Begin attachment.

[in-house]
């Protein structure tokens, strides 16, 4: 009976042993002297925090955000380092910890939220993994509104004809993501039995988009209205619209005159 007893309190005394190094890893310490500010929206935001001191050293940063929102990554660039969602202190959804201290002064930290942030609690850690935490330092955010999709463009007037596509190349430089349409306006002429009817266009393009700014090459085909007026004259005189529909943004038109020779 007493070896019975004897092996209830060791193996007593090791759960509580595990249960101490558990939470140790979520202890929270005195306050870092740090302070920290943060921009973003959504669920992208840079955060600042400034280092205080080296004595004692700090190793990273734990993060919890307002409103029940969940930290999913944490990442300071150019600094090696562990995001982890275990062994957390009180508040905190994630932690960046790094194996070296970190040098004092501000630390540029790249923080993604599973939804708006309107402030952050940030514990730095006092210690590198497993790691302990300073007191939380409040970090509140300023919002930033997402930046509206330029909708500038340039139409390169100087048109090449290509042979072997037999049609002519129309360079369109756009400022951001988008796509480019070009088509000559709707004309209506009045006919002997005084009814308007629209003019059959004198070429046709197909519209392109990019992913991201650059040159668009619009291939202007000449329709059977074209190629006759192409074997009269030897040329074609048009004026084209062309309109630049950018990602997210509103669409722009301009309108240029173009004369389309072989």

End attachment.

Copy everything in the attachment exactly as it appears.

[in-house]
């Protein structure tokens, strides 16, 4: 009976042993002297925090955000380092910890939220993994509104004809993501039995988009209205619209005159 007893309190005394190094890893310490500010929206935001001191050293940063929102990554660039969602202190959804201290002064930290942030609690850690935490330092955010999709463009007037596509190349430089349409306006002429009817266009393009700014090459085909007026004259005189529909943004038109020779 007493070896019975004897092996209830060791193996007593090791759960509580595990249960101490558990939470140790979520202890929270005195306050870092740090302070920290943060921009973003959504669920992208840079955060600042400034280092205080080296004595004692700090190793990273734990993060919890307002409103029940969940930290999913944490990442300071150019600094090696562990995001982890275990062994957390009180508040905190994630932690960046790094194996070296970190040098004092501000630390540029790249923080993604599973939804708006309107402030952050940030514990730095006092210690590198497993790691302990300073007191939380409040970090509140300023919002930033997402930046509206330029909708500038340039139409390169100087048109090449290509042979072997037999049609002519129309360079369109756009400022951001988008796509480019070009088509000559709707004309209506009045006919002997005084009814308007629209003019059959004198070429046709197909519209392109990019992913991201650059040159668009619009291939202007000449329709059977074209190629006759192409074997009269030897040329074609048009004026084209062309309109630049950018990602997210509103669409722009301009309108240029173009004369389309072989």